DOWN MARKET EFFECTS IN BEEF COW-CALF HERDS

In 1995 and 1996, prices for weaned calves were at the lowest point for the current cattle market cycle. The National Animal Health Monitoring System (NAHMS) Beef ,97 Study examined the effects of the down market on beef cow-calf herd management practices. Most producers did not alter management practices in response to the down market. Among producers who made changes, costs were cut largely in the area of herd health management. Specific management practices in which costs were cut included decreases in use of vaccinations (7.4% of operations), herd medications (7.7% of operations), individual cow medications (5.0% of operations), and veterinary services (14.1% of operations). Other ways that producers altered management practices in response to the down market included increased culling of cows (20.9% of operations) and increased retention of more calves into other segments of the beef industry (17.5%). While health management costs are simple to reduce in the short term, the effects may include a decrease in future production resulting from an increase in infectious diseases as well as increased costs associated with treating sick animals. One way to reduce costs without risking herd health is the careful analysis of herd nutrition to determine whether there are areas that can be reduced. Contact for this paper: Stephen Ott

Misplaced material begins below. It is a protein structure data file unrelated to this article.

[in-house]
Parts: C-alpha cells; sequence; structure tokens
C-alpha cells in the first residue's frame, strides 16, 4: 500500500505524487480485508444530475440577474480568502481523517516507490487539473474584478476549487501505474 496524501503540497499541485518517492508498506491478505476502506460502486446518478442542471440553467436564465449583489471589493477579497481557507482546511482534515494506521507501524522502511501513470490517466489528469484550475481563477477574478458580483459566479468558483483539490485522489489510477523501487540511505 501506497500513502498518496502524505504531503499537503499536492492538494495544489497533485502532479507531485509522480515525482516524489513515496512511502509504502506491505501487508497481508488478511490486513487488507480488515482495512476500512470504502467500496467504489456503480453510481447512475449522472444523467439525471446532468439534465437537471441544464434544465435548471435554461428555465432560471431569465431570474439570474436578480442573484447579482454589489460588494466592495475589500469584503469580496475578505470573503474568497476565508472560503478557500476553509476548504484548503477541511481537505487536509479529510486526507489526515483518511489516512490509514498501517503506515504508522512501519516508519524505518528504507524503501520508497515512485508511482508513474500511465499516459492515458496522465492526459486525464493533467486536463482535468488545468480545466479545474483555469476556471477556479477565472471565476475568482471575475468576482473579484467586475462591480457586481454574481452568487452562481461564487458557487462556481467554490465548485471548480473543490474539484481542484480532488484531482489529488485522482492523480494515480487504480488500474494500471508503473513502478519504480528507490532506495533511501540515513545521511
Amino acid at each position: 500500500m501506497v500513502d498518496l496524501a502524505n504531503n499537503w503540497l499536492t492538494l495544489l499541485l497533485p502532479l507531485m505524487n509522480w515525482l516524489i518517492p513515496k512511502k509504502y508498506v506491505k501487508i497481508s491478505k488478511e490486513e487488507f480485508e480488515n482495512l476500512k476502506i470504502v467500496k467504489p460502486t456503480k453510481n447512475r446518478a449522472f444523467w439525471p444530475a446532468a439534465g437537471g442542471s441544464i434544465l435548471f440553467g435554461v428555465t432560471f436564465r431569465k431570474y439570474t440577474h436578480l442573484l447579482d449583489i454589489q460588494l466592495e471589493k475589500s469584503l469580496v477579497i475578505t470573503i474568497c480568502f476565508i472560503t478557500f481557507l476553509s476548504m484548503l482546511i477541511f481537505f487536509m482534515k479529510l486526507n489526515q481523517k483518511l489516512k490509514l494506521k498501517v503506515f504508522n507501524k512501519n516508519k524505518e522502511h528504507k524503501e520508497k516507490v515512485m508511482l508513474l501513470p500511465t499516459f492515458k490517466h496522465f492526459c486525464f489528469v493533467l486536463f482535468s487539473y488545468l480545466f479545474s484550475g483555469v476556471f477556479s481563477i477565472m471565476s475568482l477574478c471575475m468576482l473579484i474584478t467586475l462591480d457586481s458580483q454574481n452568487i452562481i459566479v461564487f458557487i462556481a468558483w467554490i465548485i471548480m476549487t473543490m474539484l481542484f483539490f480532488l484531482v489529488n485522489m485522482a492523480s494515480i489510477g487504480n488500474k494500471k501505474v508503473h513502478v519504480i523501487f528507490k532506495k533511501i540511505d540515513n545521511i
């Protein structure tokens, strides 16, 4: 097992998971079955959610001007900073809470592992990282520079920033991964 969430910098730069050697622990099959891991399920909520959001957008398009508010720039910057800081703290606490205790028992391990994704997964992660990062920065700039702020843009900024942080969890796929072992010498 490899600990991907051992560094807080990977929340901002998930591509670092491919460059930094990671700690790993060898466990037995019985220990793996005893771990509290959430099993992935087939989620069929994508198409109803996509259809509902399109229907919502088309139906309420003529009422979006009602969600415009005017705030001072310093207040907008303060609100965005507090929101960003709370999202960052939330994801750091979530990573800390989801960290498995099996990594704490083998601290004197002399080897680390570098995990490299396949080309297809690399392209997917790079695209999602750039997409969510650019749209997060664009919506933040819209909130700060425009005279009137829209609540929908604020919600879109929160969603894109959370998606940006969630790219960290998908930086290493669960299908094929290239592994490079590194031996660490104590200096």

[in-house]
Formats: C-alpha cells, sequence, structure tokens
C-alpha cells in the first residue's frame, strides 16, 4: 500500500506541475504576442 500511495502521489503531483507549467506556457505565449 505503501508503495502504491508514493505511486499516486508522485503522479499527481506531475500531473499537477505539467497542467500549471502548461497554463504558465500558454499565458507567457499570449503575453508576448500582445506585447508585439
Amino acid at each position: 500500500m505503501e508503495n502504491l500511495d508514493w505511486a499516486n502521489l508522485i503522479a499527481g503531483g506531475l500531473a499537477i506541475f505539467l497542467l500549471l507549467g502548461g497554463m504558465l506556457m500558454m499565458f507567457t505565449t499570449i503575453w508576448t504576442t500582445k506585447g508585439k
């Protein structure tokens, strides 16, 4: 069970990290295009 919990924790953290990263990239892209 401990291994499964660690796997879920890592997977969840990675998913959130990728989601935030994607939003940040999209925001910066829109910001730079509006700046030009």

Issue Date:
1998
Publication Type:
Report
PURL Identifier:
http://purl.umn.edu/32794
Total Pages:
2
Series Statement:
Info Sheet, Veterinary Services




 Record created 2017-04-01, last modified 2017-08-25

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